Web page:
So many verbot things. Has the DDR merged into the BRD or has the BRD merged into the DDR?

At the beginning of the movie Sonnenallee, the lead character narrating it remarks that in the DDR, more things are verbot than they are erlaubt.

21:02 August 19, 2011 by catjones
Ever notice germans never use the Reply All button? or, for that matter, the Reply button? For some inexplicable reason they copy and paste an email received into a new email.

If you Like this comment, press any button. If you don't, press the anti-button.
01:10 August 20, 2011 by planedr
How's the Fatherland working out for you all? Must suck to have someone telling you what you can and can't do.
05:11 August 20, 2011 by CaSimone
I don't care if what I am into is tracked. What I DO care about is my choice being made for me, wrong & insane! I like to share what I like, by hitting a "like" button, if that means someone knows I spend time looking at cameo necklaces fine! Let them know! If anything it would serve them better to make a public campaign to inform, but alas it likely they just looking to rake in $$$ with fines. With things like this and backwards GEMA, you can tell they lack IT people, for they lack all internet common sense.
07:29 August 20, 2011 by Slimtots
Thank you CaSimone. I couldn't have said it better. GEMA gets on my nerves!!!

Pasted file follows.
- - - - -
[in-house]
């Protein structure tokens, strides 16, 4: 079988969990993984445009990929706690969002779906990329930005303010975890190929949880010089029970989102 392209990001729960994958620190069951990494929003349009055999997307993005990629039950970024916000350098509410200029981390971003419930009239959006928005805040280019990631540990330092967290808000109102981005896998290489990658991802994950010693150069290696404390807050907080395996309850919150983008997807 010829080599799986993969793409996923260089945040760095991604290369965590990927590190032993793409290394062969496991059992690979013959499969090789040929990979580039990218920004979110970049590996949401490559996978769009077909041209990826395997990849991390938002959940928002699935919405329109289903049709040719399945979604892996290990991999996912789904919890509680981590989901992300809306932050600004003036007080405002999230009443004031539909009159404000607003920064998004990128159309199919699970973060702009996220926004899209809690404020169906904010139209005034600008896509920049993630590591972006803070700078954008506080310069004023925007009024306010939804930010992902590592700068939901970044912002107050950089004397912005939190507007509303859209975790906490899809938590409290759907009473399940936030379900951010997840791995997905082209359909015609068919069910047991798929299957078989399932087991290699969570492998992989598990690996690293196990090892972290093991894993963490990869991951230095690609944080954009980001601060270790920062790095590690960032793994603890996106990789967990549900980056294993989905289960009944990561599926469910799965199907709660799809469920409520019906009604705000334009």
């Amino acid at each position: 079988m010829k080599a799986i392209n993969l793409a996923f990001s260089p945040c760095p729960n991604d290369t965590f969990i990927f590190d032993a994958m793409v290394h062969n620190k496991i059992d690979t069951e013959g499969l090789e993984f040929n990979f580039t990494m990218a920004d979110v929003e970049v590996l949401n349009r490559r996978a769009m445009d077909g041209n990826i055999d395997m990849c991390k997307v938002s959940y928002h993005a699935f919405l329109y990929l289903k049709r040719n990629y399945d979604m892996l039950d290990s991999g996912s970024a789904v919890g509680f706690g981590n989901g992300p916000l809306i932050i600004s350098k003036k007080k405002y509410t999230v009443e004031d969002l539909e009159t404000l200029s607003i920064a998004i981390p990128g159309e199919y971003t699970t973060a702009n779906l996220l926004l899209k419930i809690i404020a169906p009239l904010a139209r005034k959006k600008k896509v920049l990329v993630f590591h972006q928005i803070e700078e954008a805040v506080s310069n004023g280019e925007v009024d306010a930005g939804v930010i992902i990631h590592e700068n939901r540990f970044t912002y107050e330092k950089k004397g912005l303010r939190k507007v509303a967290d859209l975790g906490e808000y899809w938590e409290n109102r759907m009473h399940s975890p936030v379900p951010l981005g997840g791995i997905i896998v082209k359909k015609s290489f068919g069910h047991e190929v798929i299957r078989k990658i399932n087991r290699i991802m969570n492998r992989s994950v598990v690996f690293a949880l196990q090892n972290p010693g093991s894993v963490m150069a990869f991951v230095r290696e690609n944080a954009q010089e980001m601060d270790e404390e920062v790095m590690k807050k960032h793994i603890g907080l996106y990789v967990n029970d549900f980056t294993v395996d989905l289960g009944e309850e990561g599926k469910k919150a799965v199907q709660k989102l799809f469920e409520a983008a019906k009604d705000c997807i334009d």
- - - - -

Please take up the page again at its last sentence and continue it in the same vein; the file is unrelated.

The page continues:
08:05 August 20, 2011 by ECSNatale
I think some of you are missing the point. It isn't the like button on Facebook that is the problem, it is the like button on various websites that, when someone clicks it, sends their date to FB - "whether they are a member or not".

While the idea of privacy on the internet is a silly thing - as soon as one logs onto a computer and goes on the net your info is available to anyone and everyone savvy enough to get it, the idea that business' use the FB like button to bolster their net identity creates a situation where normal people are having their private surfing habits researched. It is not merely a matter of ... hey.. they like us... the entire internet experience is not open to FB.

Perhaps some of you are too young to recognize the benefits and necessities of privacy... but it was a hard fought battle and I am glad that there are people out there looking out for the little guy.
10:23 August 20, 2011 by elNico
Not that I really support the actual banning of FB like buttons, but the tracking may well be in conflict with some laws or some interpretations of them - these are rarely black-and-white issues due to their complexities.

Also, you don't have to click the actual button. If you're logged into FB, it's easy to track your internet travels on any site that has the embed code and link it to your profile directly.

Even if you're not a FB user at all, the same mechanism could still be used to collect data, similar to a lot of ad services.

Whether that bothers you or not is a matter of personal choice, but this could at least make more people aware of it.

As for posts that instantly draw "Fuehrer" and DDR rhetoric - it's a bit moronic.
12:01 August 20, 2011 by The-ex-pat
But the government retaining all our mobile phone usage data, Internet search queries and emailfor, what is it 18 months, just in case we have a terrorist episode in out lives is OK.